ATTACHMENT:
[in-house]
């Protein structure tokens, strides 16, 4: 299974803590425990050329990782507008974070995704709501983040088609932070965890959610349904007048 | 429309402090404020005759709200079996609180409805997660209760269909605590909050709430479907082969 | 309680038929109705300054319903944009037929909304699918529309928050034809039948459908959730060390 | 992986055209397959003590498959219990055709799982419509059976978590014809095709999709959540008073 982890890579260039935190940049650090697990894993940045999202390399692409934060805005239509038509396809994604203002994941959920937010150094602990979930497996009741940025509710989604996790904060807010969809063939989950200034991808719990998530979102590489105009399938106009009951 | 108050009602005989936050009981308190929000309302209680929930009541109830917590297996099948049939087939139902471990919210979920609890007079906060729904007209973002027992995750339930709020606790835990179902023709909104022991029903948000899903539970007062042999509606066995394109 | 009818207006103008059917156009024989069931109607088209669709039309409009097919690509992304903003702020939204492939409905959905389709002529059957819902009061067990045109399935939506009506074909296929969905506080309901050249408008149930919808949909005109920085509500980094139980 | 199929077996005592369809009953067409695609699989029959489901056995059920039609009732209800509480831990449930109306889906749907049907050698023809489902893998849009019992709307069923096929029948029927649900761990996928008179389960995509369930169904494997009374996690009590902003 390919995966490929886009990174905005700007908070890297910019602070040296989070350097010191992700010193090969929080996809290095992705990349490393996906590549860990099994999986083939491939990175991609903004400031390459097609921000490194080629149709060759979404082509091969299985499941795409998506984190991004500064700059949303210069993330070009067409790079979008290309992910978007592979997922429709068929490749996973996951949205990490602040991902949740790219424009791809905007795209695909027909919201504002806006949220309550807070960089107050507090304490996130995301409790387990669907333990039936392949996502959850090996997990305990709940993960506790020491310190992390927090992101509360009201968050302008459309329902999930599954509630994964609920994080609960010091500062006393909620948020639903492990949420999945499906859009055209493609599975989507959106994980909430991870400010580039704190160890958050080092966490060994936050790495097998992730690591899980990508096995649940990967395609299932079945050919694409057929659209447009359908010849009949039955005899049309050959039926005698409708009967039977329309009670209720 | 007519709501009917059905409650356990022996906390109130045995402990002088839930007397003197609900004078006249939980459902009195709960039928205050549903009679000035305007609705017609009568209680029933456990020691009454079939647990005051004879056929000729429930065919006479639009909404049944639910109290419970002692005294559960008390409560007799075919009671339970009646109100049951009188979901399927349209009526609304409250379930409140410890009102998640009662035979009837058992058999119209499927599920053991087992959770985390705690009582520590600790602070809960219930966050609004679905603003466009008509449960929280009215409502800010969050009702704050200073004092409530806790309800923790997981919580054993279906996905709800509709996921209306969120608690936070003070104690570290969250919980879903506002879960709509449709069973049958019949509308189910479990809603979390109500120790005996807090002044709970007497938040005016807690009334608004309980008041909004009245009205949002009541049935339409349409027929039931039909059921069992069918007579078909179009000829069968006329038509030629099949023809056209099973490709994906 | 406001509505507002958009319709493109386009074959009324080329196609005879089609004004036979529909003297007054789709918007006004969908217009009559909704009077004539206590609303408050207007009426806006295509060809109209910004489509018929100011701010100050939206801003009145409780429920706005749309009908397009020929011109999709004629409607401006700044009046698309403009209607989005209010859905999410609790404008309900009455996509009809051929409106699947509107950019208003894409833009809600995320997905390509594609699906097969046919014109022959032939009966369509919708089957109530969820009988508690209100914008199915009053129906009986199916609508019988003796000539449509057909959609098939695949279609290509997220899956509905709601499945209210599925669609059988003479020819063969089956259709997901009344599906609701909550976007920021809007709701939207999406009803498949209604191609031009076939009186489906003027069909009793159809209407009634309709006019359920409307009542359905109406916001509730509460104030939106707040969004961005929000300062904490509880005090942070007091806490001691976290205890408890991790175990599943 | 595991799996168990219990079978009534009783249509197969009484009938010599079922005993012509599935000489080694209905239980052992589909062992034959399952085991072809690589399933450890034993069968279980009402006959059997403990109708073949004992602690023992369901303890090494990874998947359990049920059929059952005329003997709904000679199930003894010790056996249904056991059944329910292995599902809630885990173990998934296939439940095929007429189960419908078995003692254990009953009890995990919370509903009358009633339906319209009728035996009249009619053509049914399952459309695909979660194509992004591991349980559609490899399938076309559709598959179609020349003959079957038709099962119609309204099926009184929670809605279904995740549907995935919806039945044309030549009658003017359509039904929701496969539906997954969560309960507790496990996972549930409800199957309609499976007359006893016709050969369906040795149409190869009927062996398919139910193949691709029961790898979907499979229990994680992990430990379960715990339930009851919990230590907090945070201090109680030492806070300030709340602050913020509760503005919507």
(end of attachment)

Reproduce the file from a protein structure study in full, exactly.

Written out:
[in-house]
């Protein structure tokens, strides 16, 4: 299974803590425990050329990782507008974070995704709501983040088609932070965890959610349904007048 | 429309402090404020005759709200079996609180409805997660209760269909605590909050709430479907082969 | 309680038929109705300054319903944009037929909304699918529309928050034809039948459908959730060390 | 992986055209397959003590498959219990055709799982419509059976978590014809095709999709959540008073 982890890579260039935190940049650090697990894993940045999202390399692409934060805005239509038509396809994604203002994941959920937010150094602990979930497996009741940025509710989604996790904060807010969809063939989950200034991808719990998530979102590489105009399938106009009951 | 108050009602005989936050009981308190929000309302209680929930009541109830917590297996099948049939087939139902471990919210979920609890007079906060729904007209973002027992995750339930709020606790835990179902023709909104022991029903948000899903539970007062042999509606066995394109 | 009818207006103008059917156009024989069931109607088209669709039309409009097919690509992304903003702020939204492939409905959905389709002529059957819902009061067990045109399935939506009506074909296929969905506080309901050249408008149930919808949909005109920085509500980094139980 | 199929077996005592369809009953067409695609699989029959489901056995059920039609009732209800509480831990449930109306889906749907049907050698023809489902893998849009019992709307069923096929029948029927649900761990996928008179389960995509369930169904494997009374996690009590902003 390919995966490929886009990174905005700007908070890297910019602070040296989070350097010191992700010193090969929080996809290095992705990349490393996906590549860990099994999986083939491939990175991609903004400031390459097609921000490194080629149709060759979404082509091969299985499941795409998506984190991004500064700059949303210069993330070009067409790079979008290309992910978007592979997922429709068929490749996973996951949205990490602040991902949740790219424009791809905007795209695909027909919201504002806006949220309550807070960089107050507090304490996130995301409790387990669907333990039936392949996502959850090996997990305990709940993960506790020491310190992390927090992101509360009201968050302008459309329902999930599954509630994964609920994080609960010091500062006393909620948020639903492990949420999945499906859009055209493609599975989507959106994980909430991870400010580039704190160890958050080092966490060994936050790495097998992730690591899980990508096995649940990967395609299932079945050919694409057929659209447009359908010849009949039955005899049309050959039926005698409708009967039977329309009670209720 | 007519709501009917059905409650356990022996906390109130045995402990002088839930007397003197609900004078006249939980459902009195709960039928205050549903009679000035305007609705017609009568209680029933456990020691009454079939647990005051004879056929000729429930065919006479639009909404049944639910109290419970002692005294559960008390409560007799075919009671339970009646109100049951009188979901399927349209009526609304409250379930409140410890009102998640009662035979009837058992058999119209499927599920053991087992959770985390705690009582520590600790602070809960219930966050609004679905603003466009008509449960929280009215409502800010969050009702704050200073004092409530806790309800923790997981919580054993279906996905709800509709996921209306969120608690936070003070104690570290969250919980879903506002879960709509449709069973049958019949509308189910479990809603979390109500120790005996807090002044709970007497938040005016807690009334608004309980008041909004009245009205949002009541049935339409349409027929039931039909059921069992069918007579078909179009000829069968006329038509030629099949023809056209099973490709994906 | 406001509505507002958009319709493109386009074959009324080329196609005879089609004004036979529909003297007054789709918007006004969908217009009559909704009077004539206590609303408050207007009426806006295509060809109209910004489509018929100011701010100050939206801003009145409780429920706005749309009908397009020929011109999709004629409607401006700044009046698309403009209607989005209010859905999410609790404008309900009455996509009809051929409106699947509107950019208003894409833009809600995320997905390509594609699906097969046919014109022959032939009966369509919708089957109530969820009988508690209100914008199915009053129906009986199916609508019988003796000539449509057909959609098939695949279609290509997220899956509905709601499945209210599925669609059988003479020819063969089956259709997901009344599906609701909550976007920021809007709701939207999406009803498949209604191609031009076939009186489906003027069909009793159809209407009634309709006019359920409307009542359905109406916001509730509460104030939106707040969004961005929000300062904490509880005090942070007091806490001691976290205890408890991790175990599943 | 595991799996168990219990079978009534009783249509197969009484009938010599079922005993012509599935000489080694209905239980052992589909062992034959399952085991072809690589399933450890034993069968279980009402006959059997403990109708073949004992602690023992369901303890090494990874998947359990049920059929059952005329003997709904000679199930003894010790056996249904056991059944329910292995599902809630885990173990998934296939439940095929007429189960419908078995003692254990009953009890995990919370509903009358009633339906319209009728035996009249009619053509049914399952459309695909979660194509992004591991349980559609490899399938076309559709598959179609020349003959079957038709099962119609309204099926009184929670809605279904995740549907995935919806039945044309030549009658003017359509039904929701496969539906997954969560309960507790496990996972549930409800199957309609499976007359006893016709050969369906040795149409190869009927062996398919139910193949691709029961790898979907499979229990994680992990430990379960715990339930009851919990230590907090945070201090109680030492806070300030709340602050913020509760503005919507």